Iowa Secretary of State Paul Pate is either willfully ignorant or dishonest.
Pate rolled out his proposed voter ID laws Thursday, a so-called move toward stifling nonexistent election fraud. It's a curious move given that, just two months ago on these very pages, he lauded the "security" of Iowa's elections. Pate defended the cognitive dissonance Thursday by arguing that the move would pre-empt any future election fraud, according to Iowa Public Radio.
And Pate's statement announcing the crackdown on voters really flew in the face of established fact.
"We are one of the top states in the nation for voter registration and voter participation. This legislation will not have any negative impact on either of those," he said. "Instead, it will help instill confidence in our voting system and let every Iowan know that their vote counts."
Yeah. That's demonstrably false.
Republican-run states throughout the country have employed fear of some nonexistent fraudulent voter to erect barriers to poll access. Court after court has called the various iterations little but racially targeted suppression, direct attacks on the Voting Rights Act. It's hard to believe that Pate isn't aware of this.
But the federal jurists are only as good as the facts before them. The research about the devastating effect on racial minorities is not only undeniable, according to peer-reviewed research. It's downright sinister.
Minority voters are incredibly less likely to vote in states with voter ID laws, says a 2016 landmark study by researcher at University California, San Diego. Blacks are especially hard hit, the first-of-its-kind study says. But Hispanics, Asians and mixed-race voters, too, are exponentially less likely to cast ballots.
The result — already known by the masterminds of these ridiculous laws — is a pronounced benefit for Republican candidates.
It's a strategy that opts to keep opposition voters from the polls instead of working for their votes. It's nothing more than Jim Crow's well-dressed grandson.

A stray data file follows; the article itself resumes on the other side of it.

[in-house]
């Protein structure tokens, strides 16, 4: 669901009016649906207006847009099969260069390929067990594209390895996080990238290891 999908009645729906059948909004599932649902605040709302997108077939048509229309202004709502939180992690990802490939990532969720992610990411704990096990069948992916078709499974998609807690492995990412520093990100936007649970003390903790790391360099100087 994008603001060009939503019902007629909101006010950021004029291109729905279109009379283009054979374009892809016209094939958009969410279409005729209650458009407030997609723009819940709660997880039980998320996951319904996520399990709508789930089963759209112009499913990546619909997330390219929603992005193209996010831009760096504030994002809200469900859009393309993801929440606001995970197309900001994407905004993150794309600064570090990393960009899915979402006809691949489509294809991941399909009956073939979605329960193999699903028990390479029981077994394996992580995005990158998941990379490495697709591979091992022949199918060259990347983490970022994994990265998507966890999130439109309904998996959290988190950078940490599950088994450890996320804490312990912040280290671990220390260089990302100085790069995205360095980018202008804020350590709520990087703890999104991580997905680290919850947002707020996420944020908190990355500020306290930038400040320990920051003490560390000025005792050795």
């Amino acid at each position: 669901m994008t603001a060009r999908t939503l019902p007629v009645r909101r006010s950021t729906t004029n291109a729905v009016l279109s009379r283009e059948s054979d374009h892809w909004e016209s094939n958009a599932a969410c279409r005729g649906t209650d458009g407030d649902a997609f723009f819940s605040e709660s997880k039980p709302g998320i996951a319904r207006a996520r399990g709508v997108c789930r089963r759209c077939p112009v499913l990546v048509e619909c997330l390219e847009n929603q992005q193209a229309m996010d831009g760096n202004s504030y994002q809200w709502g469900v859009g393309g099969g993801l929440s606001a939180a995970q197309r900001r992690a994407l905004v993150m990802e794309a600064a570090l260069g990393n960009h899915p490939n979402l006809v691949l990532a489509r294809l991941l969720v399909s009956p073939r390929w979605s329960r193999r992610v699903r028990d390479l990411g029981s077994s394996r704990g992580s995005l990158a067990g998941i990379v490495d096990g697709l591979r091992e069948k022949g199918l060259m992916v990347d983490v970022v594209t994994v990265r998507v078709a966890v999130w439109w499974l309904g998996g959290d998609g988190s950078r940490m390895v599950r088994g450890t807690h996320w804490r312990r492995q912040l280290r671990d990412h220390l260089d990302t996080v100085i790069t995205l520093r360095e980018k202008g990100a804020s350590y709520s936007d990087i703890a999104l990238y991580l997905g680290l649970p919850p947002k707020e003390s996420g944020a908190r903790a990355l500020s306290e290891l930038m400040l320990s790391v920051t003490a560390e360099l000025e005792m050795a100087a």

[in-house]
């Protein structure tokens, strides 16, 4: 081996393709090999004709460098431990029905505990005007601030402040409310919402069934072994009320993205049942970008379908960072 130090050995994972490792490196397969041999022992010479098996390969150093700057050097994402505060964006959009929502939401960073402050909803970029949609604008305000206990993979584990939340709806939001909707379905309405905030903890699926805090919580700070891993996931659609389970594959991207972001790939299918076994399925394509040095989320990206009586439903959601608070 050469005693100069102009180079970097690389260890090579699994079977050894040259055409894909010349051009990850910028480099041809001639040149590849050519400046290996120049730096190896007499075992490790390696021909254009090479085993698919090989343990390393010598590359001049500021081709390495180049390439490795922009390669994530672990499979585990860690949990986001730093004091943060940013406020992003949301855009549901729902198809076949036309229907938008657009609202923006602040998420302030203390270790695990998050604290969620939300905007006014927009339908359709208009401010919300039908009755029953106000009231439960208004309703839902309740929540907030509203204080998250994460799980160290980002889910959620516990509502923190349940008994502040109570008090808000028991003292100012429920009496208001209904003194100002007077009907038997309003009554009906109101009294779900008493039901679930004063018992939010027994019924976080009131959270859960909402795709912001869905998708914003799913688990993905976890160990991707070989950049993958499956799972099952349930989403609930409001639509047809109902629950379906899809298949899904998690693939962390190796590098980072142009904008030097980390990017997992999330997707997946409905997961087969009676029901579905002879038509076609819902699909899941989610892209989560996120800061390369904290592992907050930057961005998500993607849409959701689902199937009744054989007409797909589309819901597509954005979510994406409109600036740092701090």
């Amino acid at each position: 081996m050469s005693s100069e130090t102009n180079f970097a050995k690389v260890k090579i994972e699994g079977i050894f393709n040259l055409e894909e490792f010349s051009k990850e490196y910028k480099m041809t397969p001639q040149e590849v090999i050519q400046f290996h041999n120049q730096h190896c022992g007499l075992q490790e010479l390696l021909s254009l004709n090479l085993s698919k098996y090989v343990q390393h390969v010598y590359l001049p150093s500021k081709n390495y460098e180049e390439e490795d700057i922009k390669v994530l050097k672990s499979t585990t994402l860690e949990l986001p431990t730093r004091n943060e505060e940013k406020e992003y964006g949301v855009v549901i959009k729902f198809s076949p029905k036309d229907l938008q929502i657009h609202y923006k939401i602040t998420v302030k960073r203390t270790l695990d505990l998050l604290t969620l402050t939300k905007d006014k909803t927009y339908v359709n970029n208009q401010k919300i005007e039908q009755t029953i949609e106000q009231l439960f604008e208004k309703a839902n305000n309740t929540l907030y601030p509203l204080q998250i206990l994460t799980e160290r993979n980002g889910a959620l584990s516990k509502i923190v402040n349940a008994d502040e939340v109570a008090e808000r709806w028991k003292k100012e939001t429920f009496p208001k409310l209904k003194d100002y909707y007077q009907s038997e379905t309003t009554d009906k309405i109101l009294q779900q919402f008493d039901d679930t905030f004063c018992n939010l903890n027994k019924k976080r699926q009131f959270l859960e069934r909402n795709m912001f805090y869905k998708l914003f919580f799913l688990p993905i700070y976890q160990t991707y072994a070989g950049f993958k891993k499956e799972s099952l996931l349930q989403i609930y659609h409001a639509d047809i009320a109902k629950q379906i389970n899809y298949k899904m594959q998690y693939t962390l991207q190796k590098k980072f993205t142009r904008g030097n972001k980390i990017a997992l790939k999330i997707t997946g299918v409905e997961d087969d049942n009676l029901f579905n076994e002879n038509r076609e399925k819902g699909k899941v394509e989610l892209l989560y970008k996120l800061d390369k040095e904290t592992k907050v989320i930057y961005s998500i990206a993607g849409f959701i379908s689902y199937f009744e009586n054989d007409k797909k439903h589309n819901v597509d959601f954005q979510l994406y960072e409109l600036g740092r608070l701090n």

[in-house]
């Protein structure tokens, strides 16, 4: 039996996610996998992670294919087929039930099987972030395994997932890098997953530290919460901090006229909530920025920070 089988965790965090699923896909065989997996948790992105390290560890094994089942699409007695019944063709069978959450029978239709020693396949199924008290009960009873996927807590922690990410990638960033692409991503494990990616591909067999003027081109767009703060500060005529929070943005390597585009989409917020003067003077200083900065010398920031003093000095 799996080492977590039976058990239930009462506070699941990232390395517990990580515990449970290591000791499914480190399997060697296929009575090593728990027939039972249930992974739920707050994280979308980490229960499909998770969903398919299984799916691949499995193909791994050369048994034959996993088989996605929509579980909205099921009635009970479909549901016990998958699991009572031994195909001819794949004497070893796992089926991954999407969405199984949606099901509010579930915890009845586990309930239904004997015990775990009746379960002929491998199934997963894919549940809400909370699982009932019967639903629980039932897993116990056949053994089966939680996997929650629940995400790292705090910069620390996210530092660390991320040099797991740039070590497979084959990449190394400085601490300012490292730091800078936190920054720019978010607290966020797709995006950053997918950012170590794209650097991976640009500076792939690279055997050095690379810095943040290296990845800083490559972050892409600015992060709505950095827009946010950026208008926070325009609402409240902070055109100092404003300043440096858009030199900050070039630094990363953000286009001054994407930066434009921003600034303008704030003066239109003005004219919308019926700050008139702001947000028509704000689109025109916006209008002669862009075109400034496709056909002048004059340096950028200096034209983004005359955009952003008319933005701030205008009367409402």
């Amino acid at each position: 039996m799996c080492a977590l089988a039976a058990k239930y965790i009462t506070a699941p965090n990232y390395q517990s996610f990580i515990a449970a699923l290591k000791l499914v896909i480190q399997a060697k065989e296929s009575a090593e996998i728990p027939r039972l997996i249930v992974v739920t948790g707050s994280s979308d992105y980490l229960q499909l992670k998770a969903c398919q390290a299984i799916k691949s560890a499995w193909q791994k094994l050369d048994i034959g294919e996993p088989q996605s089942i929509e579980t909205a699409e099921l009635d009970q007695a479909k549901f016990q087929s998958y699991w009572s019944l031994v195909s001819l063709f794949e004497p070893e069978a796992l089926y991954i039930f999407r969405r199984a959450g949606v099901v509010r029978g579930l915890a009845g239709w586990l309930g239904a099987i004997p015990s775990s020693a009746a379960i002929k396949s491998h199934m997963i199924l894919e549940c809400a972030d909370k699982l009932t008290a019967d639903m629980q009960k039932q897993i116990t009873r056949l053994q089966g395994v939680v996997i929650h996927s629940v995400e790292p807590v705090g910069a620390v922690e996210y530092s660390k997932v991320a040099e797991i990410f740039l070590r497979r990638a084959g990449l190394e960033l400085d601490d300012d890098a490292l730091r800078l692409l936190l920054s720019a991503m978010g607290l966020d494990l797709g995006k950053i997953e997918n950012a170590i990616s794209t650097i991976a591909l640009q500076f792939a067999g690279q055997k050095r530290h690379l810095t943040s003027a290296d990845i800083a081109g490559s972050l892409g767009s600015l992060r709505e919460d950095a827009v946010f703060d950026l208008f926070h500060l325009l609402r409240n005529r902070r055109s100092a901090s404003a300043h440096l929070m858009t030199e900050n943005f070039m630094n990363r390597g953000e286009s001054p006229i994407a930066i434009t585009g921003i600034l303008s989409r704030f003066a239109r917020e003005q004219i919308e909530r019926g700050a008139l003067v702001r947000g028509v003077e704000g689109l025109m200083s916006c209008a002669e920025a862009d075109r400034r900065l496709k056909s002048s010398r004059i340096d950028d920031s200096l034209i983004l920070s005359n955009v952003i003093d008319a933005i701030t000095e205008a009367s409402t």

Pate looks to have known all this. That's why he chose a more watered-down approach, as opposed to the disgusting, blatant and unconstitutional measures passed in Texas and North Carolina only to die in the courtroom.
Any registered voter without an ID will be issued an ID card, Pate said. No worries, he proclaimed.
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Pate's dodging the real issue, and he knows it.
Public services are harder to access for those living in poor neighborhoods. Public transportation is somewhere between lackluster and nonexistent in most of Iowa. Access to motor vehicle offices and county clerks is a nationwide problem that, in part, explains the suppressive effect these voter ID laws have on targeted communities.
In Des Moines, like in Washington, D.C., freshly empowered Republicans are climbing over each other to plant their flag in some ideological hill. They're proposing defunding women's health clinics for alleged violations that don't exist. They're eyeing tax cuts while schools and highways rot on the vine. They're yearning to set up gonadal checkpoints outside public restrooms. They're hoping to hold on long enough to redistrict Democrats out of existence in some parts of the country, yet another attack on voters who don't back the GOP.
Then there's Pate. He's a man who, in one moment, lauds the above-board nature of Iowa's election when it best suits him. In the next moment, he's stoking paranoia and fear of some fraudulent voter that he himself admits doesn't exist. And he has the gall to claim that his pitch won't disenfranchise a soul.
All Pate's proven is his utter contempt for a significant portion of Iowa's voting public and his burning desire to keep them from the polls.